“To a great extent the level of any civilization is the level of its womanhood” – Venerable Fulton J. Sheen
Originally Published October 11th, 2023.
Official posters recently confirmed the Irish Rover’s September 13 report that several university departments will host a drag show on campus this November. Allowing this event to proceed would constitute implicit acceptance of drag’s sexualized, grotesque, and provocative conception of the human person by the university and its administration.
The November 3 event, open to all Notre Dame students and faculty, will feature performers “Blair St. Clair,” “London BaCall,” and “Cordelia.”
The first, whose given name is Andrew Allen Bryson, was previously a contestant on RuPaul’s Drag Race and appeared on RuPaul All Stars. Bryson has consistently tweeted photos in which he is almost completely nude, and he frequently links his OnlyFans, which is a popular subscription-based media platform primarily used to promote self-made pornography.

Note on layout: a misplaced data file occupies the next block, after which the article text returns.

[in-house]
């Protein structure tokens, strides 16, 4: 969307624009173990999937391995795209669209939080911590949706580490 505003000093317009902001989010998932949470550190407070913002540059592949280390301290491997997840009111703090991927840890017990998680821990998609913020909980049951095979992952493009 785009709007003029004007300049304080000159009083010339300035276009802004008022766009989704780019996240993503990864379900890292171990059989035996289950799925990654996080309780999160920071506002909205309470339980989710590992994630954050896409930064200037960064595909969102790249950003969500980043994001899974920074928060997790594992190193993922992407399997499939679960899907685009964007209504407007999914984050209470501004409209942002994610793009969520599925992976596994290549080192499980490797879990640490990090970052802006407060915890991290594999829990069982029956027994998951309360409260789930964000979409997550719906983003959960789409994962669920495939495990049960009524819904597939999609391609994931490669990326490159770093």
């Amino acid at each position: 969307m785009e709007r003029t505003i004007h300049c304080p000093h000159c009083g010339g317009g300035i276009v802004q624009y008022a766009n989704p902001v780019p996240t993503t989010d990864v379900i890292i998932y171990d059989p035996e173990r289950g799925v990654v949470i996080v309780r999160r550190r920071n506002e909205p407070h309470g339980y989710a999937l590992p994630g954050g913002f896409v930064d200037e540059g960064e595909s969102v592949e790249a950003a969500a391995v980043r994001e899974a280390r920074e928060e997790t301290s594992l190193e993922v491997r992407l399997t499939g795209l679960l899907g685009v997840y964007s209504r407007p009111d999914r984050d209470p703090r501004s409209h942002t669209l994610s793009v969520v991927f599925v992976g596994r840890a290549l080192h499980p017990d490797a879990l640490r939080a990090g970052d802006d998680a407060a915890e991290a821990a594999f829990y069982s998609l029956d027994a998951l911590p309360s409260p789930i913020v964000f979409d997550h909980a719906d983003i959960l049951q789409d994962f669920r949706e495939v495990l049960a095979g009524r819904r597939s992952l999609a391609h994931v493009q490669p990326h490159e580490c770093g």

In a recent instagram post, the second performer, London BaCall, explained his acceptance of his sexuality: “The most freeing day of my life is when I realized that not only was I going to embrace being a f-[expletive], a fairy, and a sissy, but I was going to be the most fabulous version of that I could possibly be. I’m proud to be feminine.”
In a 2011 Drag Show at James Madison University, “BaCall” shared an on-stage kiss with a co-star, telling the audience “She’s a queen and I’m a queen so get into it.”
In supporting lies about the human person—lies that say men can be women and that a minstrel show of femininity is a legitimate art form—the university is not only actively working against her mission, but permitting irreparable damage to its community and image.
The Catechism of the Catholic Church explains, “By creating the human being man and woman, God gives personal dignity equally to the one and the other. Each of them, man and woman, should acknowledge and accept his sexual identity.”